As part of our continuing efforts to bring you as much information about our region as possible we offer readers a press release service that allows private firms, public agencies, non-governmental organisations and other groups to submit relevant press releases on our website.
All press releases in this section are published in their full length and have not been edited.
We reserve the right to reject press releases we deem irrelevant or inappropriate.
All material submitted to The Arctic Journal, including pictures and videos, will be assumed to be available for publication by The Arctic Journal and its related entities.
When the crew of the Næraberg, a Faroese fishing vessel, headed out to sea last month, they were aware that fishing in the North Atlantic is big business. But what they neither expected, nor likely appreciated, was that it is also high politics.
The problems began when the Næraberg, on its way home from fishing mackerel in the Greenlandic economic zone, developed engine trouble and radioed the Icelandic Coast Guard for assistance.
They responded by dropping the requested spare parts by parachute to the Næraberg. The repairs got the ship moving again, but not at full speed. Even so, the Næraberg might have been able to limp home, but a storm was on its way, and the skipper made a course for Reykjavik.
Had the Faroes and Iceland not been at odds over precisely mackerel fishing the story might have ended there. But, the two countries have, in fact, banned each other’s ships from their waters due to a dispute that keeps Iceland out of an international fishing agreement, and initially, the Næraberg was asked to turn back.
The ship was eventually permitted to dock, but on the condition that none of the crew of 34 left the ship. Once in port, the Næraberg was also prevented from making repairs or from taking on food, water or fuel.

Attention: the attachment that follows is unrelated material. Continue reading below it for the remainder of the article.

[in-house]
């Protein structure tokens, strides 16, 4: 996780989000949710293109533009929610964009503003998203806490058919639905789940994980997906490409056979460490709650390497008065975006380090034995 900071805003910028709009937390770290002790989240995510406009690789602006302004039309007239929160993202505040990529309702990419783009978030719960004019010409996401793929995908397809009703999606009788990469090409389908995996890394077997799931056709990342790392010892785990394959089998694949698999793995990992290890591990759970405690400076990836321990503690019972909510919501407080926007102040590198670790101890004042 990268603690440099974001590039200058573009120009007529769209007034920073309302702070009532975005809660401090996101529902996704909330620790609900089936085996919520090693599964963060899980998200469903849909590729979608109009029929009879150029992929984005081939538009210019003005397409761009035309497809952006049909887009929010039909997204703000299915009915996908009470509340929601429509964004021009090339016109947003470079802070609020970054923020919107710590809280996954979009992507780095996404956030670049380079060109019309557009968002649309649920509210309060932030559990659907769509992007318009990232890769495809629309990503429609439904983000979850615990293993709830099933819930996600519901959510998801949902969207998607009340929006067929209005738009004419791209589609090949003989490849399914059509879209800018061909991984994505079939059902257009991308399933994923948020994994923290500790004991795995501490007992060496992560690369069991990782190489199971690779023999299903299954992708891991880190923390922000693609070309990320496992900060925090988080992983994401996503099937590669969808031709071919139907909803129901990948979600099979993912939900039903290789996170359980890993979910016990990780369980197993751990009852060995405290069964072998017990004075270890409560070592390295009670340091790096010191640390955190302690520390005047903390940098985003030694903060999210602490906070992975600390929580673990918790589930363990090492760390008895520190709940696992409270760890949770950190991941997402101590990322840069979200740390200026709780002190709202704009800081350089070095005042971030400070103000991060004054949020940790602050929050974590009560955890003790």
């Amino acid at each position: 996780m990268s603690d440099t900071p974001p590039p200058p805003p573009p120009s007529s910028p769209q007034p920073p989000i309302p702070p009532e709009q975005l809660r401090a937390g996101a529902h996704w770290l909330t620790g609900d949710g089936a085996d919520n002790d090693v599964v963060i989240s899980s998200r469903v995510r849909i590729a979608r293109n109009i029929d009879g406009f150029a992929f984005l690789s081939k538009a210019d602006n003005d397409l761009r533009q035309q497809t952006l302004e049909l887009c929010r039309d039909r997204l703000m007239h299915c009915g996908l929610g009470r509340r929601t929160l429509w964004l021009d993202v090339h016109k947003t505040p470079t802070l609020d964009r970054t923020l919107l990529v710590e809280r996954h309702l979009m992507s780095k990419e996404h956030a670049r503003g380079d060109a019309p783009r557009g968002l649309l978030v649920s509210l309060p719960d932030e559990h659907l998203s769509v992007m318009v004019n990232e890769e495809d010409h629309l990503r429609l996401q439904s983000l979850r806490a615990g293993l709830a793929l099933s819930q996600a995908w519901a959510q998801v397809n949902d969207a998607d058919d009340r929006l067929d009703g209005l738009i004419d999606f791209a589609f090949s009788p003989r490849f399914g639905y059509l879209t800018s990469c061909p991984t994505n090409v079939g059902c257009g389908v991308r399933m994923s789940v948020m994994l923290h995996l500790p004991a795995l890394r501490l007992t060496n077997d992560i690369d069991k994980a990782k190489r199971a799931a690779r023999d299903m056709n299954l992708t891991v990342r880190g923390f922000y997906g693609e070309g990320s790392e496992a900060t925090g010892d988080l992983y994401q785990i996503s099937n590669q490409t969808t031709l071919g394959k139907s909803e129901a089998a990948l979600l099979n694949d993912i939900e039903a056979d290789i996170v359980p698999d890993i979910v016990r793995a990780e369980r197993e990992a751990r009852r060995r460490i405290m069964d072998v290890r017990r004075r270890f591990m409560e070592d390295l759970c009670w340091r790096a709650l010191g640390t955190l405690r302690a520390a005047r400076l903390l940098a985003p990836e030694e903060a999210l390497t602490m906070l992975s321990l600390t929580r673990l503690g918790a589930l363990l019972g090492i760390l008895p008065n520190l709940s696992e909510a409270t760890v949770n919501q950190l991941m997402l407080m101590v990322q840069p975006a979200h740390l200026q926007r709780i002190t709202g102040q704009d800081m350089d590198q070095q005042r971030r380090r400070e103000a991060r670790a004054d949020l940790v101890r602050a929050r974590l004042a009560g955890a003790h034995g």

Faced with a North Atlantic-style diplomatic crisis, the leaders of the two countries spoke to clear up the situation. A few days after arriving in Reykjavik, the Næraberg steamed out again, under full power and fully stocked with provisions.
The ship’s accidental arrival in the Icelandic capital, however, had left behind a mess that officials from the two countries founding themselves wondering how to clean up. The problem, aside from setting aside the principle of ‘any port in a storm’, one of the most important maritime traditions, was that the Icelandic reaction also violated the 2005 Hóyvik Agreement.
That deal is a free-trade agreement removing most barriers to commerce between firms in the two countries. Although some exceptions are made for the fishing industry (a vital economic activity for both) preventing ships from seeking help is not among them.
The problem is Iceland has its own 1998 law that actually does ban ships from entering the country’s ports if they are in a dispute over fishing. Reykjavik port authorities initially decided that this law superseded the Hóyvik Agreement, but then gave permission to the Næraberg to enter port.
Gísli Gíslasson, Reykjavik’s harbourmaster, said that given the conditions, he decided the ship should be treated like an Icelandic vessel, which the Hóyvik Agreement calls for.
“We don’t have a reputation for denying shelter to ships, and because of its engine trouble, this one could only sail at a fraction of full power,” Gíslasson told Icelandic media.
Not knowing what do next, Gíslasson, asked for guidance from no less than three members of the cabinet, the interior minister, the foreign minister and the fisheries minister.
Sigurður Ingi Jóhannsson, the fisheries minister, initially disagreed with Gíslasson, saying that given the dispute over mackerel, the Næraberg should not have been allowed to enter port.
Later, his ministry said it had found a loophole that permitted the ship to be repaired and leave port.
As Faroese media pointed out at the height of the dispute, their country, a nation of 50,000, was among the first to offer financial to aid to Iceland when its banking system collapsed in 2008. The loan, amounting to $60 million, may have been the world’s first pre-paid ransom.